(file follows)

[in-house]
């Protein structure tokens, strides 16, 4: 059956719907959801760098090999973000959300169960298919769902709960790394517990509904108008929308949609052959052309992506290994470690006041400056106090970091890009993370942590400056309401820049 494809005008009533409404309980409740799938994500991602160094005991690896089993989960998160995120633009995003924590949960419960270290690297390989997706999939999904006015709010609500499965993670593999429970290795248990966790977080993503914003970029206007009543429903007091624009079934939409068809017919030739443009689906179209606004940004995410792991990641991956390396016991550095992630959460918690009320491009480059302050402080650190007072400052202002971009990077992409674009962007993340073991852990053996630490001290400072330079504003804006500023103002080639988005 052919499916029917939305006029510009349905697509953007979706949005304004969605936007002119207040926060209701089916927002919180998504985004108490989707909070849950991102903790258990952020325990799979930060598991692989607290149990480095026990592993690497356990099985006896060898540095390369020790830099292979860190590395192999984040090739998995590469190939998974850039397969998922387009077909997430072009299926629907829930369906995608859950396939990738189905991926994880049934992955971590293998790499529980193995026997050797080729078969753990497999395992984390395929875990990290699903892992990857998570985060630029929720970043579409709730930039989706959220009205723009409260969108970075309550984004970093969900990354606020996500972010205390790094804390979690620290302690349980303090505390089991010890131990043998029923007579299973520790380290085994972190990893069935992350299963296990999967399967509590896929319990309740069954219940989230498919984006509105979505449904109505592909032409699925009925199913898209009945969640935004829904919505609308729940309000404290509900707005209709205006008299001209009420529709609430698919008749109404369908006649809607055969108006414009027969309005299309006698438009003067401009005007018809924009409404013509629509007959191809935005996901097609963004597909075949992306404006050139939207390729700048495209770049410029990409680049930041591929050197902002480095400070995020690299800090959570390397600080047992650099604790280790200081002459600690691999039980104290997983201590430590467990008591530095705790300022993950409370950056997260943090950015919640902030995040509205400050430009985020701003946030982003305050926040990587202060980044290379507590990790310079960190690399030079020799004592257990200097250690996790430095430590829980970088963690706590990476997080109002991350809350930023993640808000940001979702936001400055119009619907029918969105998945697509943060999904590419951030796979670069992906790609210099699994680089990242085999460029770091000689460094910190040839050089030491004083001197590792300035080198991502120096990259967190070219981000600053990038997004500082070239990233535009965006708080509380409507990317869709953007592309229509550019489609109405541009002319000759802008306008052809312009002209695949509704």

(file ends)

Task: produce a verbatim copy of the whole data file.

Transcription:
[in-house]
């Protein structure tokens, strides 16, 4: 059956719907959801760098090999973000959300169960298919769902709960790394517990509904108008929308949609052959052309992506290994470690006041400056106090970091890009993370942590400056309401820049 494809005008009533409404309980409740799938994500991602160094005991690896089993989960998160995120633009995003924590949960419960270290690297390989997706999939999904006015709010609500499965993670593999429970290795248990966790977080993503914003970029206007009543429903007091624009079934939409068809017919030739443009689906179209606004940004995410792991990641991956390396016991550095992630959460918690009320491009480059302050402080650190007072400052202002971009990077992409674009962007993340073991852990053996630490001290400072330079504003804006500023103002080639988005 052919499916029917939305006029510009349905697509953007979706949005304004969605936007002119207040926060209701089916927002919180998504985004108490989707909070849950991102903790258990952020325990799979930060598991692989607290149990480095026990592993690497356990099985006896060898540095390369020790830099292979860190590395192999984040090739998995590469190939998974850039397969998922387009077909997430072009299926629907829930369906995608859950396939990738189905991926994880049934992955971590293998790499529980193995026997050797080729078969753990497999395992984390395929875990990290699903892992990857998570985060630029929720970043579409709730930039989706959220009205723009409260969108970075309550984004970093969900990354606020996500972010205390790094804390979690620290302690349980303090505390089991010890131990043998029923007579299973520790380290085994972190990893069935992350299963296990999967399967509590896929319990309740069954219940989230498919984006509105979505449904109505592909032409699925009925199913898209009945969640935004829904919505609308729940309000404290509900707005209709205006008299001209009420529709609430698919008749109404369908006649809607055969108006414009027969309005299309006698438009003067401009005007018809924009409404013509629509007959191809935005996901097609963004597909075949992306404006050139939207390729700048495209770049410029990409680049930041591929050197902002480095400070995020690299800090959570390397600080047992650099604790280790200081002459600690691999039980104290997983201590430590467990008591530095705790300022993950409370950056997260943090950015919640902030995040509205400050430009985020701003946030982003305050926040990587202060980044290379507590990790310079960190690399030079020799004592257990200097250690996790430095430590829980970088963690706590990476997080109002991350809350930023993640808000940001979702936001400055119009619907029918969105998945697509943060999904590419951030796979670069992906790609210099699994680089990242085999460029770091000689460094910190040839050089030491004083001197590792300035080198991502120096990259967190070219981000600053990038997004500082070239990233535009965006708080509380409507990317869709953007592309229509550019489609109405541009002319000759802008306008052809312009002209695949509704």